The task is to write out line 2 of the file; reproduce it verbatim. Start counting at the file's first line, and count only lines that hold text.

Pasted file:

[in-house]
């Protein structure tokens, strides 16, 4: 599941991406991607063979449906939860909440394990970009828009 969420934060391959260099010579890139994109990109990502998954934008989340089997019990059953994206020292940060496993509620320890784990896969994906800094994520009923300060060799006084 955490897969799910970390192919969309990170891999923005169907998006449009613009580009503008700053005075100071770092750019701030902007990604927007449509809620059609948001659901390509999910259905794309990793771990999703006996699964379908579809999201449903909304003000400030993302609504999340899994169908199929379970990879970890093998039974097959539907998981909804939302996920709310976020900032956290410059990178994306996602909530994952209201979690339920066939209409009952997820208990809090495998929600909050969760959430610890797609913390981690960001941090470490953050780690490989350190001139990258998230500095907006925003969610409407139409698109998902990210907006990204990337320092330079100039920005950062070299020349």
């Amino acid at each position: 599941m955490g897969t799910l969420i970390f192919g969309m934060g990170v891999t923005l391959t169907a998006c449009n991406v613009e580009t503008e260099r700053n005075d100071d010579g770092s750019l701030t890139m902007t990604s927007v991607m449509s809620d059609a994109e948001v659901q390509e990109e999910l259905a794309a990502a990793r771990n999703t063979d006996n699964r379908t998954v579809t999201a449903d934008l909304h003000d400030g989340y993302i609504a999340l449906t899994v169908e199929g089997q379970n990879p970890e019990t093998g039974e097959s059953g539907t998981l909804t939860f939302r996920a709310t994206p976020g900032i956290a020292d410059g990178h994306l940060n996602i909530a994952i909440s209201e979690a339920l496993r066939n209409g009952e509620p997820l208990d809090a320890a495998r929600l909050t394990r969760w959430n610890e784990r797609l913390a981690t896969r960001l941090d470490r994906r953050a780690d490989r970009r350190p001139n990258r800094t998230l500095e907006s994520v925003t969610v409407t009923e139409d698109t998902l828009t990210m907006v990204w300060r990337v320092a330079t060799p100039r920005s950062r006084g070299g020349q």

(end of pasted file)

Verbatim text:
């Protein structure tokens, strides 16, 4: 599941991406991607063979449906939860909440394990970009828009 969420934060391959260099010579890139994109990109990502998954934008989340089997019990059953994206020292940060496993509620320890784990896969994906800094994520009923300060060799006084 955490897969799910970390192919969309990170891999923005169907998006449009613009580009503008700053005075100071770092750019701030902007990604927007449509809620059609948001659901390509999910259905794309990793771990999703006996699964379908579809999201449903909304003000400030993302609504999340899994169908199929379970990879970890093998039974097959539907998981909804939302996920709310976020900032956290410059990178994306996602909530994952209201979690339920066939209409009952997820208990809090495998929600909050969760959430610890797609913390981690960001941090470490953050780690490989350190001139990258998230500095907006925003969610409407139409698109998902990210907006990204990337320092330079100039920005950062070299020349």